This book had been recommended to me by a colleague and by one of our more regular customers. Sandor Marai is described as one of the leading novelists of 1930s Hungary and though he was profoundly anti-fascist, he survived the Second World War. Persecution by communists first drove the author to Italy in 1948 and then to the United States where he committed suicide in San Diego in 1989.
Sandor Marai wrote more than twenty books and Embersis the first to be translated into English (by Carol Brown Janeway who also translated Zvi Kolitz’s Yosl Rakover Talks to God and Bernhard Schlink’s The Reader).
I could not in all honesty rate this book as ‘great’. It is soundly-written, possessing a strong – almost musical – rhythm to the words and must therefore, at the very least, be a good translation (so many translations have a few moments where the syntax jars the eye) but it lacks some-thing.
I’ve never been a person much inclined to have sympathy for people who can’t ‘move on’ and I think this is what I have missed where other readers have found a compelling story. All the boxes for Great Novel are checked but one: sympathetic characters and this is where the novel began to unravel for me.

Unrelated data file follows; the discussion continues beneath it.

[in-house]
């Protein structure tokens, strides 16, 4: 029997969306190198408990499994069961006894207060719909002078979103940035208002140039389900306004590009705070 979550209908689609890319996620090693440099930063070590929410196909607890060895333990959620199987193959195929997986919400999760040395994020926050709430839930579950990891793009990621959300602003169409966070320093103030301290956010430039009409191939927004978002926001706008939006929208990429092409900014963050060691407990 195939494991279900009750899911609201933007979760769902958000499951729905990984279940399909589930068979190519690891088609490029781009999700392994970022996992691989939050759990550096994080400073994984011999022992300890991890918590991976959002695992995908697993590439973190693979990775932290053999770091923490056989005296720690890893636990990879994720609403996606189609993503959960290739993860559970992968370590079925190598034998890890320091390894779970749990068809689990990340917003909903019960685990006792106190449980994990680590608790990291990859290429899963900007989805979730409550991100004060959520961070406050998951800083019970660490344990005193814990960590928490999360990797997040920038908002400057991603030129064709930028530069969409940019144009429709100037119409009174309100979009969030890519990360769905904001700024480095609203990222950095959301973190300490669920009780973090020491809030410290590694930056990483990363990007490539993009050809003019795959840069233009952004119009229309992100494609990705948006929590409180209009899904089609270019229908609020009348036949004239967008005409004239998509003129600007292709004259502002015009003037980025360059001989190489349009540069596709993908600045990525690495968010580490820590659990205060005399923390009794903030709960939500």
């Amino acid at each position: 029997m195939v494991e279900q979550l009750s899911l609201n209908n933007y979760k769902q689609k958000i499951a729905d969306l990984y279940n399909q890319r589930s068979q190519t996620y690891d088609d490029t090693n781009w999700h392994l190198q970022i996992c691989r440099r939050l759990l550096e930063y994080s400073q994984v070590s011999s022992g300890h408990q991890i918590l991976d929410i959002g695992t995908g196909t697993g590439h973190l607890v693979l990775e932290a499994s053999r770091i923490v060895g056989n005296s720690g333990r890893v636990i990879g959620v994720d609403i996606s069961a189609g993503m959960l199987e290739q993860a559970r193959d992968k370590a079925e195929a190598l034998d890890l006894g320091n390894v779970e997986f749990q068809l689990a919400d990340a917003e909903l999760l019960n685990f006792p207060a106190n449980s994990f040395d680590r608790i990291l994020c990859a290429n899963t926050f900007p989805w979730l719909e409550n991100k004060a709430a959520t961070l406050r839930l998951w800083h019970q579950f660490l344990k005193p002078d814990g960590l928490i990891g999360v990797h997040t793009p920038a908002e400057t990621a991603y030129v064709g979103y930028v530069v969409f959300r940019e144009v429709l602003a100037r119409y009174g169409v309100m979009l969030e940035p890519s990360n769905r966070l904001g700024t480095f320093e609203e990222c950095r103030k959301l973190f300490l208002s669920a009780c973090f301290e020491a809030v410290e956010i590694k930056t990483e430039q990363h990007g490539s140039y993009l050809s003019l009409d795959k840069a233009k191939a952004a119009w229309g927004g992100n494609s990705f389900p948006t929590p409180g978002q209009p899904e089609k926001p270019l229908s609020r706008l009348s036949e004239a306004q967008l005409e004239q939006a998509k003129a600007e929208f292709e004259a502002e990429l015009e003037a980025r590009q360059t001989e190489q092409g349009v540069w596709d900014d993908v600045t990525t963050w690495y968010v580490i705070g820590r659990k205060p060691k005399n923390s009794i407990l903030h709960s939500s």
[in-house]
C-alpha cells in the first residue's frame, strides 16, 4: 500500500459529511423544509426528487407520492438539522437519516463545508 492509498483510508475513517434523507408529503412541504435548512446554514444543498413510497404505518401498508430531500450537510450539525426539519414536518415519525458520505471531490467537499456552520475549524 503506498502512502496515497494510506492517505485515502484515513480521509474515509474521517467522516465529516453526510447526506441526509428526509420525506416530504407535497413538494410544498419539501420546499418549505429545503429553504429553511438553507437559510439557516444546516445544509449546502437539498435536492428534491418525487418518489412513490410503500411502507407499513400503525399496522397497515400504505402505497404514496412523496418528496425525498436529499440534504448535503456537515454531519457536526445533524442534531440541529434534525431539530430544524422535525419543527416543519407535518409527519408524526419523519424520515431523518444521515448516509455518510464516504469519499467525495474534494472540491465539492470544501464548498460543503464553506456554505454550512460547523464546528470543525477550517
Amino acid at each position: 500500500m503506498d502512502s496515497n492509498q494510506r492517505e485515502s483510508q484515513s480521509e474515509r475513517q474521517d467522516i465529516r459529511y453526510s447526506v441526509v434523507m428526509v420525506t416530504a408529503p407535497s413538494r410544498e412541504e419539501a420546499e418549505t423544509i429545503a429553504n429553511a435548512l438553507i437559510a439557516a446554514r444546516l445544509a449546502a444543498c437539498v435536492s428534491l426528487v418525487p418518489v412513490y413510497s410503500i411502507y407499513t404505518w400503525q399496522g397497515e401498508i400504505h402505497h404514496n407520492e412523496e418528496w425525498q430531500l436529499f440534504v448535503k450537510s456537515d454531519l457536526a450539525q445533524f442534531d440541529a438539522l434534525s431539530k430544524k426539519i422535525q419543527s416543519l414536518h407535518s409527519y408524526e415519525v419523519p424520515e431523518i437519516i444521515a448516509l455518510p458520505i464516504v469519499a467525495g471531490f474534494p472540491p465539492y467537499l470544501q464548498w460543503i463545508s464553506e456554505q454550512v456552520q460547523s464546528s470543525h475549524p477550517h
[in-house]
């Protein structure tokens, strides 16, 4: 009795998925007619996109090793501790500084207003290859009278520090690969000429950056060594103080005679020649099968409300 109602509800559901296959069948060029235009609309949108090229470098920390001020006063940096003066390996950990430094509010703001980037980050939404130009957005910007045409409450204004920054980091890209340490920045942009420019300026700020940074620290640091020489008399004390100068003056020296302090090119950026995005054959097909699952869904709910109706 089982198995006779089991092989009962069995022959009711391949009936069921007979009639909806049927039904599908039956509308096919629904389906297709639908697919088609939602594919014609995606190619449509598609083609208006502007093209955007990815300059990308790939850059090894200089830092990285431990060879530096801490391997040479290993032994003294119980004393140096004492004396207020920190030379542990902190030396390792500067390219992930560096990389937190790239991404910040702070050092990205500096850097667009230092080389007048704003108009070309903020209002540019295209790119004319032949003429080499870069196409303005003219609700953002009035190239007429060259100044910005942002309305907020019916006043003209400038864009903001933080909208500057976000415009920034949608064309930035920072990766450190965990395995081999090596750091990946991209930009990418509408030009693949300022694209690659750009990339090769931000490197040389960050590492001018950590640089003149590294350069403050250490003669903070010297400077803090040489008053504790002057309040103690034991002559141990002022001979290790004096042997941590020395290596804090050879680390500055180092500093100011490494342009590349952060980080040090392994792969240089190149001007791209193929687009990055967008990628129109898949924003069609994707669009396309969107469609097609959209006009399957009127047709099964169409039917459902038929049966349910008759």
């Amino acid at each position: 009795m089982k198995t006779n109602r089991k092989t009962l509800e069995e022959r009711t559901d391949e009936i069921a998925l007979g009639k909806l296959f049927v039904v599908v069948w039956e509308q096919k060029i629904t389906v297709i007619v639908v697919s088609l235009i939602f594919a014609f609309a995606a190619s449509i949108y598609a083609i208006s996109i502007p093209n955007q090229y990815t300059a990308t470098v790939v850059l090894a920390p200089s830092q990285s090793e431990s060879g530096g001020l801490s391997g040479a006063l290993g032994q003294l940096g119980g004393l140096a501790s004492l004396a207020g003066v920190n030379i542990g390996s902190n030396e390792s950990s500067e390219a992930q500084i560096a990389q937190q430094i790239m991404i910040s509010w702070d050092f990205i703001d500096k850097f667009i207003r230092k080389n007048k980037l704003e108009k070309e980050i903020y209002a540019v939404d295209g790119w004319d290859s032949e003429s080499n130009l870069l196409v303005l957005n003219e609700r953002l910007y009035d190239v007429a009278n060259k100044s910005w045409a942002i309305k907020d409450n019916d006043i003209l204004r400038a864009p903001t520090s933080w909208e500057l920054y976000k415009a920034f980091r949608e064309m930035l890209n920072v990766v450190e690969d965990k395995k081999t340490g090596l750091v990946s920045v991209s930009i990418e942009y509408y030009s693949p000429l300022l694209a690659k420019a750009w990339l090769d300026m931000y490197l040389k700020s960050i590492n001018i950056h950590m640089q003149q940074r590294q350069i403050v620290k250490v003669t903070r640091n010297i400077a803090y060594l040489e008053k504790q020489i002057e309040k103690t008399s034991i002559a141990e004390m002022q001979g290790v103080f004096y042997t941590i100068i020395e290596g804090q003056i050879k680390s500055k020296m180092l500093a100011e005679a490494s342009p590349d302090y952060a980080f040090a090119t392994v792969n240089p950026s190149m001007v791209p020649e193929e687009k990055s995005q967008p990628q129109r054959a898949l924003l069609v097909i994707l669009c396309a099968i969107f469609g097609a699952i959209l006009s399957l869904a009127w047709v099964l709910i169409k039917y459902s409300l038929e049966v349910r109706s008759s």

Set over the course of an afternoon and evening, the story tells of an encounter between two men, Henrik the ‘General’ and Konrad the ‘Guest’ (or, musician) at Henrik’s castle-home in the Carpathian Mountains. Floating in the shadows in the latter half of the novel is Henrik’s wife, Krisztina, who we are to believe, both men have loved deeply.
Embers begins when The General receives a letter which we are told he has waited upon for forty-one years. In memory, we are taken back to the twilight years of the Habsburg Empire in Buda (Budapest is the old Habsburg capital and is in fact two cities) and the youth of Henrik and Konrad. If Henrik’s account is to be believed, he was a loyal and true friend to his much poorer Polish friend though the issue of money always threatened to get in the way. At this part of the story, Henrik’s father casts a long shadow over his son and not only the usual un-communicative father inspires sense of duty in a patriarchal, militaristic society kind of way. His father was a keen hunter.